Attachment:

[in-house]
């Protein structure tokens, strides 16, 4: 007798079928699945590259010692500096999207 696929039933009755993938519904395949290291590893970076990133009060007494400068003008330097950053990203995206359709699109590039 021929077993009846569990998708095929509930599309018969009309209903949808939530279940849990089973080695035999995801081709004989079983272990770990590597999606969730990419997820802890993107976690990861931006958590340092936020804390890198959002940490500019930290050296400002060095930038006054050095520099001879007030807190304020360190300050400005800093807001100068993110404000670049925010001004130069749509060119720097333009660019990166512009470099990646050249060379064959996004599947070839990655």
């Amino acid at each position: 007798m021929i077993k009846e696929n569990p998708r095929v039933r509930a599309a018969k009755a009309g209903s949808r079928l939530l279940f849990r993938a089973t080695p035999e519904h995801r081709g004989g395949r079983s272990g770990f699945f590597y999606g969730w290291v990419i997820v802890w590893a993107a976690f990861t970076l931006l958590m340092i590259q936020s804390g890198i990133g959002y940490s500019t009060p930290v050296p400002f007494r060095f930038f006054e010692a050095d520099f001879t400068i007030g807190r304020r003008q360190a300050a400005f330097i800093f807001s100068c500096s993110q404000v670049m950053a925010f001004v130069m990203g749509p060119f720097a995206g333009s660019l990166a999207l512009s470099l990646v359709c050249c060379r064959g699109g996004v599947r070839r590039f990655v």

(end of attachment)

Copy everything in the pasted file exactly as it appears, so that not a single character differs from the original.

[in-house]
């Protein structure tokens, strides 16, 4: 007798079928699945590259010692500096999207 696929039933009755993938519904395949290291590893970076990133009060007494400068003008330097950053990203995206359709699109590039 021929077993009846569990998708095929509930599309018969009309209903949808939530279940849990089973080695035999995801081709004989079983272990770990590597999606969730990419997820802890993107976690990861931006958590340092936020804390890198959002940490500019930290050296400002060095930038006054050095520099001879007030807190304020360190300050400005800093807001100068993110404000670049925010001004130069749509060119720097333009660019990166512009470099990646050249060379064959996004599947070839990655």
């Amino acid at each position: 007798m021929i077993k009846e696929n569990p998708r095929v039933r509930a599309a018969k009755a009309g209903s949808r079928l939530l279940f849990r993938a089973t080695p035999e519904h995801r081709g004989g395949r079983s272990g770990f699945f590597y999606g969730w290291v990419i997820v802890w590893a993107a976690f990861t970076l931006l958590m340092i590259q936020s804390g890198i990133g959002y940490s500019t009060p930290v050296p400002f007494r060095f930038f006054e010692a050095d520099f001879t400068i007030g807190r304020r003008q360190a300050a400005f330097i800093f807001s100068c500096s993110q404000v670049m950053a925010f001004v130069m990203g749509p060119f720097a995206g333009s660019l990166a999207l512009s470099l990646v359709c050249c060379r064959g699109g996004v599947r070839r590039f990655v």